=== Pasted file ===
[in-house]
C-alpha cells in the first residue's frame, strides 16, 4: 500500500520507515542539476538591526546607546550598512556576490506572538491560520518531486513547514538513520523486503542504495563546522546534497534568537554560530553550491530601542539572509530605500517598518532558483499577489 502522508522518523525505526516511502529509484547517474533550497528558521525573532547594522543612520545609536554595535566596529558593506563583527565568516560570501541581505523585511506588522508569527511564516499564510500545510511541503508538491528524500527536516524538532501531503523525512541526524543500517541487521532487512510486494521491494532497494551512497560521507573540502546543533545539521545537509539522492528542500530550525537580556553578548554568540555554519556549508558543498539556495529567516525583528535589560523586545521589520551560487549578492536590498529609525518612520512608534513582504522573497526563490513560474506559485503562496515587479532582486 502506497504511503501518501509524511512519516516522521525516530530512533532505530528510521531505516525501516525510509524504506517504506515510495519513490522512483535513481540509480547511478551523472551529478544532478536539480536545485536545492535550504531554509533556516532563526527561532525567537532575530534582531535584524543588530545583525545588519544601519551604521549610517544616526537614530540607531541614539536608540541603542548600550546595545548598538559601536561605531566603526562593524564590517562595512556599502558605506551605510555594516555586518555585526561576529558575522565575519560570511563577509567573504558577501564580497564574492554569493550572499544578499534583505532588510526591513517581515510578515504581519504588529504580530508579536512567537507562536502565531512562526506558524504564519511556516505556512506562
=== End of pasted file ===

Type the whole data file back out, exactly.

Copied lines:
[in-house]
C-alpha cells in the first residue's frame, strides 16, 4: 500500500520507515542539476538591526546607546550598512556576490506572538491560520518531486513547514538513520523486503542504495563546522546534497534568537554560530553550491530601542539572509530605500517598518532558483499577489 502522508522518523525505526516511502529509484547517474533550497528558521525573532547594522543612520545609536554595535566596529558593506563583527565568516560570501541581505523585511506588522508569527511564516499564510500545510511541503508538491528524500527536516524538532501531503523525512541526524543500517541487521532487512510486494521491494532497494551512497560521507573540502546543533545539521545537509539522492528542500530550525537580556553578548554568540555554519556549508558543498539556495529567516525583528535589560523586545521589520551560487549578492536590498529609525518612520512608534513582504522573497526563490513560474506559485503562496515587479532582486 502506497504511503501518501509524511512519516516522521525516530530512533532505530528510521531505516525501516525510509524504506517504506515510495519513490522512483535513481540509480547511478551523472551529478544532478536539480536545485536545492535550504531554509533556516532563526527561532525567537532575530534582531535584524543588530545583525545588519544601519551604521549610517544616526537614530540607531541614539536608540541603542548600550546595545548598538559601536561605531566603526562593524564590517562595512556599502558605506551605510555594516555586518555585526561576529558575522565575519560570511563577509567573504558577501564580497564574492554569493550572499544578499534583505532588510526591513517581515510578515504581519504588529504580530508579536512567537507562536502565531512562526506558524504564519511556516505556512506562